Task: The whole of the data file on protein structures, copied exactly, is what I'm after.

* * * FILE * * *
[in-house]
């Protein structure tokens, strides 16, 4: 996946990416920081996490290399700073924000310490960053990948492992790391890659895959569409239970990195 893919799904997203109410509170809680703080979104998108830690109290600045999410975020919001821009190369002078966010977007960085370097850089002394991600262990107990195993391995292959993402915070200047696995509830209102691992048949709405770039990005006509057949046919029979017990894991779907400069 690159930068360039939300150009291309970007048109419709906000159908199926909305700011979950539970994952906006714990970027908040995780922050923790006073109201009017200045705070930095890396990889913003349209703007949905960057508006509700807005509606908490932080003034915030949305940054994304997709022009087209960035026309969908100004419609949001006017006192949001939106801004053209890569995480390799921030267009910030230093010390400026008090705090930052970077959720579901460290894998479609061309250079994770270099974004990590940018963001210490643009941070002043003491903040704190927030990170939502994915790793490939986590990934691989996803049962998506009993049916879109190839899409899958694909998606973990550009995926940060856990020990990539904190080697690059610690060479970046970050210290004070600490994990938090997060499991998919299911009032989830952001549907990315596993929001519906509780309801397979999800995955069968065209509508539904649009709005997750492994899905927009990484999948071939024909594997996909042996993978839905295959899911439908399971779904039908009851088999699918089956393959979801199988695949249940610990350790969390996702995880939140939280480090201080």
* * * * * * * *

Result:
[in-house]
């Protein structure tokens, strides 16, 4: 996946990416920081996490290399700073924000310490960053990948492992790391890659895959569409239970990195 893919799904997203109410509170809680703080979104998108830690109290600045999410975020919001821009190369002078966010977007960085370097850089002394991600262990107990195993391995292959993402915070200047696995509830209102691992048949709405770039990005006509057949046919029979017990894991779907400069 690159930068360039939300150009291309970007048109419709906000159908199926909305700011979950539970994952906006714990970027908040995780922050923790006073109201009017200045705070930095890396990889913003349209703007949905960057508006509700807005509606908490932080003034915030949305940054994304997709022009087209960035026309969908100004419609949001006017006192949001939106801004053209890569995480390799921030267009910030230093010390400026008090705090930052970077959720579901460290894998479609061309250079994770270099974004990590940018963001210490643009941070002043003491903040704190927030990170939502994915790793490939986590990934691989996803049962998506009993049916879109190839899409899958694909998606973990550009995926940060856990020990990539904190080697690059610690060479970046970050210290004070600490994990938090997060499991998919299911009032989830952001549907990315596993929001519906509780309801397979999800995955069968065209509508539904649009709005997750492994899905927009990484999948071939024909594997996909042996993978839905295959899911439908399971779904039908009851088999699918089956393959979801199988695949249940610990350790969390996702995880939140939280480090201080």